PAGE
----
The Israel Defense Forces said that the detention of five Palestinian children in the South Hebron Hills last month was a mistake.
Last month Israeli soldiers detained five children between the ages of 8 and 13 after settlers in an illegal outpost reported that they had trespassed.
They were reportedly held for three hours at the Kiryat Arba police station before being released.
An IDF investigation found that there was no reason to detain the children due to their young age.
חמשת הילדים (בני 8-12) שחיילים עצרו היום בדרום הר חברון – משוחררים כעת בתחנת המשטרה קרית ארבע.
סיבת מעצרם? על פי הצבא הם נחשדו בכך שגנבו *תוכים*.
בין אם היו תוכים או לא היו תוכים, הם מתחת לגיל אחריות פלילית. באיזה קטע הם בכלל מובלים כך לתחנת משטרה? pic.twitter.com/0ZEGdtjx15
— Hagar Shezaf (@HShezaf) March 10, 2021
In a letter sent Wednesday to the children’s lawyer, Gaby Lasky, the army expressed regret over the incident, saying that “it was apparent that some of the children were under the age of criminal responsibility.”
Under Israeli law, children below the age of 12 cannot be held criminally liable for their actions, Lasky told The Times of Israel after the incident last month.
The letter, signed by the IDF’s legal adviser in the West Bank, acknowledged that “there was no cause to detain these minors by the military force.”
Responding to the letter, Lasky told Haaretz that “it is good that the IDF admits its mistake, but it seems that the acknowledgment of its mistake is not enough.
“This is not the first time that the army has detained minors under the age of criminal liability in violation of the law,” she added.
The children, three of whom are under the age of 12, said they came to the area of the Havat Maon outpost to pick edible wild plants.
Hillel Garmi, an Israeli activist who was present at the scene, told The Times of Israel at the time that he had seen the children picking the plants close to the outpost, without apparently breaking into the area.
“We watched a number of settlers descend the hill, they got closer to the kids, and the children fled toward al-Rakiz, which is nearby,” said Garmi, who watched the incident from a neighboring hilltop.
According to Garmi, the settlers set off in pursuit in a van. When the children saw them, they fled again, leaving behind buckets full of the edible plants they had gathered. The settlers then took the buckets and drove off.
Later that afternoon, a number of army jeeps entered al-Rakiz, an unrecognized Palestinian town in the area, in search of the children. The soldiers detained the children on the spot.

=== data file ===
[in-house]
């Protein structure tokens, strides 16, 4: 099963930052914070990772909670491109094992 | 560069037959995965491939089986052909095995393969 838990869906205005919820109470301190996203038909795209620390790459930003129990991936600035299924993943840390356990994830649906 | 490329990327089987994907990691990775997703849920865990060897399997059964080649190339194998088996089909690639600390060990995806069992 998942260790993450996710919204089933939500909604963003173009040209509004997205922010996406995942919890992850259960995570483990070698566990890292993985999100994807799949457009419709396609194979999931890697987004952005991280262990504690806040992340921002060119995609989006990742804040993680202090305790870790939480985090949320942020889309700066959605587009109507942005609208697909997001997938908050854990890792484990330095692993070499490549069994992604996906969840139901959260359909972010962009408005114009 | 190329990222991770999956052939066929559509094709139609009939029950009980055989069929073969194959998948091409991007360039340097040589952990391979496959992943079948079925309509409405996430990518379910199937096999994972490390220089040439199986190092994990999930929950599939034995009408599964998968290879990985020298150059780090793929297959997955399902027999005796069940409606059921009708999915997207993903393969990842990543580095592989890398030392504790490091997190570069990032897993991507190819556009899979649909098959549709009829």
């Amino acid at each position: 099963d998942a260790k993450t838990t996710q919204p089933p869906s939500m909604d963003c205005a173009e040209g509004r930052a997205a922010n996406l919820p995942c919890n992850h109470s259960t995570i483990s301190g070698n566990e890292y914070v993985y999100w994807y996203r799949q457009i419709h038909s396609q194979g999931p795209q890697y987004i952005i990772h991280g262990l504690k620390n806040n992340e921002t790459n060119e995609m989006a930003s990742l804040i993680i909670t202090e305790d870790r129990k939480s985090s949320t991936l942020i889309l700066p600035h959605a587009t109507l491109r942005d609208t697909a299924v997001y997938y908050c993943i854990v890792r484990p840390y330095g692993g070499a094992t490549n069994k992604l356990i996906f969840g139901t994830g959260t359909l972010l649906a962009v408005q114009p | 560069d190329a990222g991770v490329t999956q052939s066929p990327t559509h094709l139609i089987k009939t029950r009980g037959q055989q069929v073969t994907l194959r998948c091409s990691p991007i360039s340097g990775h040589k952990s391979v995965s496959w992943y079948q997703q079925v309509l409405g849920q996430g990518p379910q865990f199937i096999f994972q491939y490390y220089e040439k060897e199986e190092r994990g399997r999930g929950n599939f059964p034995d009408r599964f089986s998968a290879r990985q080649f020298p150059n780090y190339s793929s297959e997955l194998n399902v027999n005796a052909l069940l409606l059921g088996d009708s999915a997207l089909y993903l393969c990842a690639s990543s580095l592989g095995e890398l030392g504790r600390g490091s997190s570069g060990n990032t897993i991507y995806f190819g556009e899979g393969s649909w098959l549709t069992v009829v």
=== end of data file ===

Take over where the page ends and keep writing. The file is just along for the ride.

Video captured by the B’Tselem rights group showed the soldiers forcefully hauling the children away and putting them in a military vehicle.
According to IDF’s initial response, the children were detained on suspicion of stealing parrots from Havat Maon. However, allegations of parrot theft were later dropped from the IDF’s official response, and the claim was not mentioned in the letter sent to Lasky.
According to the IDF investigation into the incident, soldiers were called to the scene to respond to a suspected break-in in the outpost, which Havat Maon residents feared might be a security threat.
The IDF searched for the children, detained them, and summoned the Israel Police to the scene, after settlers claimed the children trespassed on their property.
The IDF stated that the soldiers did not know the “the exact age of the minors before transferring them to the Israel Police.”
In the letter, the IDF added that it “regretted the incident and learned lessons from it.”
Lasky told Haaretz that “in this case, there were no grounds for detention in the first place,” adding that “the fact that the army thinks its role is to protect illegal outposts, and refrains from protecting the local population, indicates that it is not enough for the IDF to acknowledge its mistake.
“Rather, it must compensate the minors and dismantle the outposts that are sources of violence and fear, and which violate the rights of minors and their families,” she concluded.
Aaron Boxerman contributed to this report.